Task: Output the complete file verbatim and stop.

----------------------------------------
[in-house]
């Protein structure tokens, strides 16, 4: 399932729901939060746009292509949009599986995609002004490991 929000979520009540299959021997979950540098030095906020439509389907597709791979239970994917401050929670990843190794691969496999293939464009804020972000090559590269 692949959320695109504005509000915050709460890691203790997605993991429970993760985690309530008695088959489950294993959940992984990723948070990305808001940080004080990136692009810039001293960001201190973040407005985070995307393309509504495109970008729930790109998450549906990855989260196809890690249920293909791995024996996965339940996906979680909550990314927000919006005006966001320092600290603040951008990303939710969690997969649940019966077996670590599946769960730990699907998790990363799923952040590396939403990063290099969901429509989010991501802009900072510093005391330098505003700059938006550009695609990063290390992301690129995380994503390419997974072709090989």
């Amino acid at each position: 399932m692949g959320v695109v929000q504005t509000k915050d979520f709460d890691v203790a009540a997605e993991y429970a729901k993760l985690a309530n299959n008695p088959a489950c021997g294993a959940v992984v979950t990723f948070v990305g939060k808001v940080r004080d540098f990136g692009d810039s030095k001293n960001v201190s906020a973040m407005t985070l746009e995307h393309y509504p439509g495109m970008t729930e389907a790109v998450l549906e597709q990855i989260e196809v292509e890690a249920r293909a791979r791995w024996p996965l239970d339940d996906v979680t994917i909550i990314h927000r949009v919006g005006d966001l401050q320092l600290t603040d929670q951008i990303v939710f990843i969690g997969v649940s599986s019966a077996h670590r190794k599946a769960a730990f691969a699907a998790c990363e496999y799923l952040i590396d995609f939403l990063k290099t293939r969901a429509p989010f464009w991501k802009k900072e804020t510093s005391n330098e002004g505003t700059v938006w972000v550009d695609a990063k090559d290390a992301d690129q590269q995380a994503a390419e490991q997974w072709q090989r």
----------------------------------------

[in-house]
């Protein structure tokens, strides 16, 4: 399932729901939060746009292509949009599986995609002004490991 929000979520009540299959021997979950540098030095906020439509389907597709791979239970994917401050929670990843190794691969496999293939464009804020972000090559590269 692949959320695109504005509000915050709460890691203790997605993991429970993760985690309530008695088959489950294993959940992984990723948070990305808001940080004080990136692009810039001293960001201190973040407005985070995307393309509504495109970008729930790109998450549906990855989260196809890690249920293909791995024996996965339940996906979680909550990314927000919006005006966001320092600290603040951008990303939710969690997969649940019966077996670590599946769960730990699907998790990363799923952040590396939403990063290099969901429509989010991501802009900072510093005391330098505003700059938006550009695609990063290390992301690129995380994503390419997974072709090989």
């Amino acid at each position: 399932m692949g959320v695109v929000q504005t509000k915050d979520f709460d890691v203790a009540a997605e993991y429970a729901k993760l985690a309530n299959n008695p088959a489950c021997g294993a959940v992984v979950t990723f948070v990305g939060k808001v940080r004080d540098f990136g692009d810039s030095k001293n960001v201190s906020a973040m407005t985070l746009e995307h393309y509504p439509g495109m970008t729930e389907a790109v998450l549906e597709q990855i989260e196809v292509e890690a249920r293909a791979r791995w024996p996965l239970d339940d996906v979680t994917i909550i990314h927000r949009v919006g005006d966001l401050q320092l600290t603040d929670q951008i990303v939710f990843i969690g997969v649940s599986s019966a077996h670590r190794k599946a769960a730990f691969a699907a998790c990363e496999y799923l952040i590396d995609f939403l990063k290099t293939r969901a429509p989010f464009w991501k802009k900072e804020t510093s005391n330098e002004g505003t700059v938006w972000v550009d695609a990063k090559d290390a992301d690129q590269q995380a994503a390419e490991q997974w072709q090989r």